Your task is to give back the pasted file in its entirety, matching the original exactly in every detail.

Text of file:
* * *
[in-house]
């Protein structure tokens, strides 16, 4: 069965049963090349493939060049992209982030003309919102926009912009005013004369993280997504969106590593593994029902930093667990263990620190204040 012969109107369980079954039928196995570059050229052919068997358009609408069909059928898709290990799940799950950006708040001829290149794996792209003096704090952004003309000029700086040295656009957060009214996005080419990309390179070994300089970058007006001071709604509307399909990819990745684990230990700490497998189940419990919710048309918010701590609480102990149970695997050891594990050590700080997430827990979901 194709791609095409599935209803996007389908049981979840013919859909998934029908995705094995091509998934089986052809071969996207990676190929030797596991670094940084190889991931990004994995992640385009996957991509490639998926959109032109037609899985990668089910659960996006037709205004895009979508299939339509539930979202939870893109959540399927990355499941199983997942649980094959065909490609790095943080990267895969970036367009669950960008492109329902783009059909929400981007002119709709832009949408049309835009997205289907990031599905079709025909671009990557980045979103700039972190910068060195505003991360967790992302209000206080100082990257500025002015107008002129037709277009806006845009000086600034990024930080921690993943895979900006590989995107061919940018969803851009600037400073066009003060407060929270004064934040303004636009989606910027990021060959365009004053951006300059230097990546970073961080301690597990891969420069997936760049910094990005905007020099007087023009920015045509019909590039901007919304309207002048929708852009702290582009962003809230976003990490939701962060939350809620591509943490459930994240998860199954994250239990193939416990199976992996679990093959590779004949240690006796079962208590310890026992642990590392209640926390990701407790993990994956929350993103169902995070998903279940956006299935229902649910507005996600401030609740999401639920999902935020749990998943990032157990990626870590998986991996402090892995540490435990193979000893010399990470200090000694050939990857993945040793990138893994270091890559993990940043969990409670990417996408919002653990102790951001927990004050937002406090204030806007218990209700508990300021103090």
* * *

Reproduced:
[in-house]
């Protein structure tokens, strides 16, 4: 069965049963090349493939060049992209982030003309919102926009912009005013004369993280997504969106590593593994029902930093667990263990620190204040 012969109107369980079954039928196995570059050229052919068997358009609408069909059928898709290990799940799950950006708040001829290149794996792209003096704090952004003309000029700086040295656009957060009214996005080419990309390179070994300089970058007006001071709604509307399909990819990745684990230990700490497998189940419990919710048309918010701590609480102990149970695997050891594990050590700080997430827990979901 194709791609095409599935209803996007389908049981979840013919859909998934029908995705094995091509998934089986052809071969996207990676190929030797596991670094940084190889991931990004994995992640385009996957991509490639998926959109032109037609899985990668089910659960996006037709205004895009979508299939339509539930979202939870893109959540399927990355499941199983997942649980094959065909490609790095943080990267895969970036367009669950960008492109329902783009059909929400981007002119709709832009949408049309835009997205289907990031599905079709025909671009990557980045979103700039972190910068060195505003991360967790992302209000206080100082990257500025002015107008002129037709277009806006845009000086600034990024930080921690993943895979900006590989995107061919940018969803851009600037400073066009003060407060929270004064934040303004636009989606910027990021060959365009004053951006300059230097990546970073961080301690597990891969420069997936760049910094990005905007020099007087023009920015045509019909590039901007919304309207002048929708852009702290582009962003809230976003990490939701962060939350809620591509943490459930994240998860199954994250239990193939416990199976992996679990093959590779004949240690006796079962208590310890026992642990590392209640926390990701407790993990994956929350993103169902995070998903279940956006299935229902649910507005996600401030609740999401639920999902935020749990998943990032157990990626870590998986991996402090892995540490435990193979000893010399990470200090000694050939990857993945040793990138893994270091890559993990940043969990409670990417996408919002653990102790951001927990004050937002406090204030806007218990209700508990300021103090």